According to the United Nations World Tourism Organization (UNWTO) in 2012 France garnered the number one position in terms of international visitors.  It is always in the top 10 of most visited cities in the world.  It is my personal opinion that most of these visitors are in Paris and at Versailles.

My two favorite European cities are London and Paris.  I have been to London over 40 times and have now stopped counting my visits.  My trips to Paris total 15.  Both of these cities can be visited again and again.  They reveal themselves to you slowly.  In the future I will be posting about London, her many secrets and my many secrets, but now I will concentrate on Paris.

I am all about public transportation, culture, museums and meeting and interacting with the locals.  When people ask me what is the one thing I always bring with me when I travel, my answer, which may seem trite, is a Smile.  I have found that learning the few words necessary to be polite in a language (hello, please, thank you) and saying these words with a smile, bridges all cultural and language gaps.
I have heard many people complain about the French and yet I have never had anything less than wonderful interactions.  I always find it amusing when I ask a question in French and invariably the reply I get is in English, and with a smile.  People appreciate the effort.Paris is usually named as one of the most romantic cities in the world.  But you don’t have to have a significant other with you to enjoy it.  It is a city for singles, couples, friends and family.  It is very easy city to navigate once you get the hang of the system,  The system I refer to is the  Paris Metropolitan (Metro) and the RER. Both criss cross the arrondissements of Paris and make for easy access to and from Charles de Gaulle Airport (CDG).The RER train “B” connect CDG with Paris.  It is easy to get to from the arrivals/baggage claim areas of arriving airlines.  Most U.S arrivals coms into Terminal 2.  The train station is between Terminal 2 D/F and 2 C/E so its very convenient.  Once you pick up your luggage simply follow the signs for “Trains, Paris and SNCF” and you will arrive in a central area where you will need to go down one level to the ticket kiosks.  If you do not have Euros you will need to visit the ticket counter where a person can assist you.  The ticket kiosks do NOT except American credit cards, even those with an embedded chip.  The ticket to central Paris is 9.50€ and takes only about 35 minutes to Gare Nord.  Connections to the Metro are quick and easy at Gare Nord, Chatelet-les Halles, and on the Left Bank, Denfert-Rochereau.  In fact the fare that you pay includes one free transfer from the RER B to another RER line or a Metro line.  Considering  the traffic and the amount of time it takes to get from CDG to Paris this public transportation option is both a time saver and a money saver.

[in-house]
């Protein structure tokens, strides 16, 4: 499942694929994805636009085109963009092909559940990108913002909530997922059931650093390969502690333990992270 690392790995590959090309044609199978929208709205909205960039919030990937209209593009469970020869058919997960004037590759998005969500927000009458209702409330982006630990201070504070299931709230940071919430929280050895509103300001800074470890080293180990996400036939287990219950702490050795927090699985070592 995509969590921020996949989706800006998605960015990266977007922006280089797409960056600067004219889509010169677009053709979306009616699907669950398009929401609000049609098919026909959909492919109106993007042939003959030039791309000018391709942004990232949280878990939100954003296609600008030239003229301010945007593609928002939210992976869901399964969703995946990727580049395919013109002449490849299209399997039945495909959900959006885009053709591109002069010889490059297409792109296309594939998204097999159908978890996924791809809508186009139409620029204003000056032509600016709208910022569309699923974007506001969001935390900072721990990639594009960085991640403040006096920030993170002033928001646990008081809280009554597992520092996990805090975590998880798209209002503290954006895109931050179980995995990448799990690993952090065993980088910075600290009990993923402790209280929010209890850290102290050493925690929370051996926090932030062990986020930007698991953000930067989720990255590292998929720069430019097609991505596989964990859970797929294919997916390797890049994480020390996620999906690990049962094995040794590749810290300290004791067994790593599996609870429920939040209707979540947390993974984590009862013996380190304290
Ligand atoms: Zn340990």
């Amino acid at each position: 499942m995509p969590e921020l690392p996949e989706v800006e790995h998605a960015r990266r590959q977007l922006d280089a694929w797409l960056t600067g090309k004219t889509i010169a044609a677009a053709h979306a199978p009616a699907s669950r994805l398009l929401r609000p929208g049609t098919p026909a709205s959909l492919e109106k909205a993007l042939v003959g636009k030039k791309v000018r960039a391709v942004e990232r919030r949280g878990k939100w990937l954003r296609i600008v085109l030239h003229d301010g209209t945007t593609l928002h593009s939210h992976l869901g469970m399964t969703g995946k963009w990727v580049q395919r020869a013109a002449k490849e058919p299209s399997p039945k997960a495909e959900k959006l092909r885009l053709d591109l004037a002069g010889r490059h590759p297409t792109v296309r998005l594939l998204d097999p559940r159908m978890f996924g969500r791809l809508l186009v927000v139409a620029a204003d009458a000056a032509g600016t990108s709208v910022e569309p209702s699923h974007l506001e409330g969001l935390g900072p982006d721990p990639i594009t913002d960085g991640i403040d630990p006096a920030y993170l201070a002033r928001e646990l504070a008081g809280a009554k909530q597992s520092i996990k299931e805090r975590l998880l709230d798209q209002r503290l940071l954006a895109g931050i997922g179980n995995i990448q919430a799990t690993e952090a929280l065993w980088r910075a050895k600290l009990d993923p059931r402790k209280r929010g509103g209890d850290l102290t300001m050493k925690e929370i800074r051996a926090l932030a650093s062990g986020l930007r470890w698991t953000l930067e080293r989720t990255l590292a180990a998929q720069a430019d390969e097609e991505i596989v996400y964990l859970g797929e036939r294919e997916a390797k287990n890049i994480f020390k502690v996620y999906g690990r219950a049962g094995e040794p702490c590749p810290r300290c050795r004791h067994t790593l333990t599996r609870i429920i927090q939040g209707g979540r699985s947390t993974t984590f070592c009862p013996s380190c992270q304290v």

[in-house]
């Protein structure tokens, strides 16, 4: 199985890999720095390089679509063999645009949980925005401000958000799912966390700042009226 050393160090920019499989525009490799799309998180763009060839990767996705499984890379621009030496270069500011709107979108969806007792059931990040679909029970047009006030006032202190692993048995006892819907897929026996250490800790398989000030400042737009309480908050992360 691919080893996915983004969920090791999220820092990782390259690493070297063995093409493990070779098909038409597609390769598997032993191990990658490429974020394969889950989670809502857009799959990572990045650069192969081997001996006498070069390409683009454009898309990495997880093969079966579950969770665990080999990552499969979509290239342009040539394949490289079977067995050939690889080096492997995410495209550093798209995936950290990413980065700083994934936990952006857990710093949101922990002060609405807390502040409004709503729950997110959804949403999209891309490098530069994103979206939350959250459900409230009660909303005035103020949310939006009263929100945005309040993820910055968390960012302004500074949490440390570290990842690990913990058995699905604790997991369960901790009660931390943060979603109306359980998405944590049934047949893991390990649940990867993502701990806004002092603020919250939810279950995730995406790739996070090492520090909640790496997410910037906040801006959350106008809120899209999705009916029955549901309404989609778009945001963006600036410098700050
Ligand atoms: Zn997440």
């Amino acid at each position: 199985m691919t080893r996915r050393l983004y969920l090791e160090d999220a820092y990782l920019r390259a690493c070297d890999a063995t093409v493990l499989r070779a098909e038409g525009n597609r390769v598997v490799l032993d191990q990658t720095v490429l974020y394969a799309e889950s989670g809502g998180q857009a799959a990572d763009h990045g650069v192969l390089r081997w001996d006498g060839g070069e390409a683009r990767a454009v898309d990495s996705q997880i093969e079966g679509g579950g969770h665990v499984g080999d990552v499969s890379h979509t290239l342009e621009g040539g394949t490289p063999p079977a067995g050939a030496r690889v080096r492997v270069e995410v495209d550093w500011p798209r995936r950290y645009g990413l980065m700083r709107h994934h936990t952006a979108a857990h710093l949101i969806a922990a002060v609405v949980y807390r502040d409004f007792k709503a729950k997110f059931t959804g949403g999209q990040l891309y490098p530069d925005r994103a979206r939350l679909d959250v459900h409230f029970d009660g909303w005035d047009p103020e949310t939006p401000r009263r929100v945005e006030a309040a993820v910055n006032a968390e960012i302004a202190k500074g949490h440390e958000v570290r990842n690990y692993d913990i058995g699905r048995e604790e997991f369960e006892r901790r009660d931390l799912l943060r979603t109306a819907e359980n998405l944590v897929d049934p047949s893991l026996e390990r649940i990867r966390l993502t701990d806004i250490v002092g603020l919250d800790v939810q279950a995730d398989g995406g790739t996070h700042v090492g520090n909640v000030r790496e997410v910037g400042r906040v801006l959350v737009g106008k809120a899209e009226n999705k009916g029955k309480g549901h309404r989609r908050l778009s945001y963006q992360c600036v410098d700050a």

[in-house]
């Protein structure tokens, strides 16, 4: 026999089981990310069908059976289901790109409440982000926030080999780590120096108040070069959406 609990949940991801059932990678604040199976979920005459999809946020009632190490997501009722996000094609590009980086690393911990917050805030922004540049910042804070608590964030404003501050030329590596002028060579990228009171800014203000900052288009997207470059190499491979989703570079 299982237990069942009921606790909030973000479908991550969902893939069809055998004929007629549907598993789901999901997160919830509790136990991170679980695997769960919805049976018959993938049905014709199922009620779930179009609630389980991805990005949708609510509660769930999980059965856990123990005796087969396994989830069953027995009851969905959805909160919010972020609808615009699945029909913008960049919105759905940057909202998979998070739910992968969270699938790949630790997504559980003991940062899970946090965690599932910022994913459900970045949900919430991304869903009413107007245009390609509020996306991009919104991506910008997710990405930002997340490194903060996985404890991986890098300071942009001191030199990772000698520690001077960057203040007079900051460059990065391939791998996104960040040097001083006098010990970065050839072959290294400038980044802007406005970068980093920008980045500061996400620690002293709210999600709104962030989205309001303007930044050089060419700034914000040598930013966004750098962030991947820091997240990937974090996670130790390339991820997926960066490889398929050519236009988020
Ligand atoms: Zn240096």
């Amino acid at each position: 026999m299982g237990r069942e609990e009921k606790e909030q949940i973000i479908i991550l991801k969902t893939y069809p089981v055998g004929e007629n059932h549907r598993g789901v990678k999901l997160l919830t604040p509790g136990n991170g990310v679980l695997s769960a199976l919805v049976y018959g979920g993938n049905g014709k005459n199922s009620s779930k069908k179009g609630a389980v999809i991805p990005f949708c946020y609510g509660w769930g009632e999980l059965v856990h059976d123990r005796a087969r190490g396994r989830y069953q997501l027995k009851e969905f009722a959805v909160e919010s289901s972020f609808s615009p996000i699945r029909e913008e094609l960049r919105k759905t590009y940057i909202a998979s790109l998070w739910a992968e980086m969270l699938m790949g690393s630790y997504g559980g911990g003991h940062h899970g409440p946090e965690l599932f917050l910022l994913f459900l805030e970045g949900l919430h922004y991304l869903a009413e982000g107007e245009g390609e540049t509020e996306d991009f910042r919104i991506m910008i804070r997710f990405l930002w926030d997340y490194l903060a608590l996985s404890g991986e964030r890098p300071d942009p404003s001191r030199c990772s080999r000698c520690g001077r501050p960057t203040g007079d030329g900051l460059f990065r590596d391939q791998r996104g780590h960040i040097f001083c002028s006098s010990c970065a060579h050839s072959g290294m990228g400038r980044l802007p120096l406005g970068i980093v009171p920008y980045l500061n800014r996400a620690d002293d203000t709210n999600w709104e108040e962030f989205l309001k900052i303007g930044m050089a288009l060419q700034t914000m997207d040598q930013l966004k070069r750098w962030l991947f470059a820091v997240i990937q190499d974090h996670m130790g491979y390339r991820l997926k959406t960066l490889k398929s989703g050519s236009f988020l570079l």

1.  Fancy meeting some locals, ex-pats and tourists from around the world at a typical Parisian home?  Throw in a dinner and wine and you have the makings of a Sunday soirée at former Louisiana resident, Jim Haynes’ home.  It’s a tradition that has been going on for years, every Sunday evening for years.  It’s fun, unusual and authentic.  You do pay a fee which goes to your dinner but you do get an experience that is unique,  I did it a few years ago and loved it. for more information and to reserve your space.

2.  Walking tours.  The trend of late in Europe has been all about FREE walking tours.
Always conducted by local residents not only do they give you great insight into the history of the areas you will be walking through they are always great sources to get the low down on the best places to eat, drink and shop.  Tip what you like at the end of the tour.  I have done walks with the following companies and really enjoyed them.
My personal favorites include the Montemarte and Latin Quarter areas.
I will add more information about places to see and things to do in a later post. In the meantime here is a picture of the famous Moulin Rouge (Red Windmill)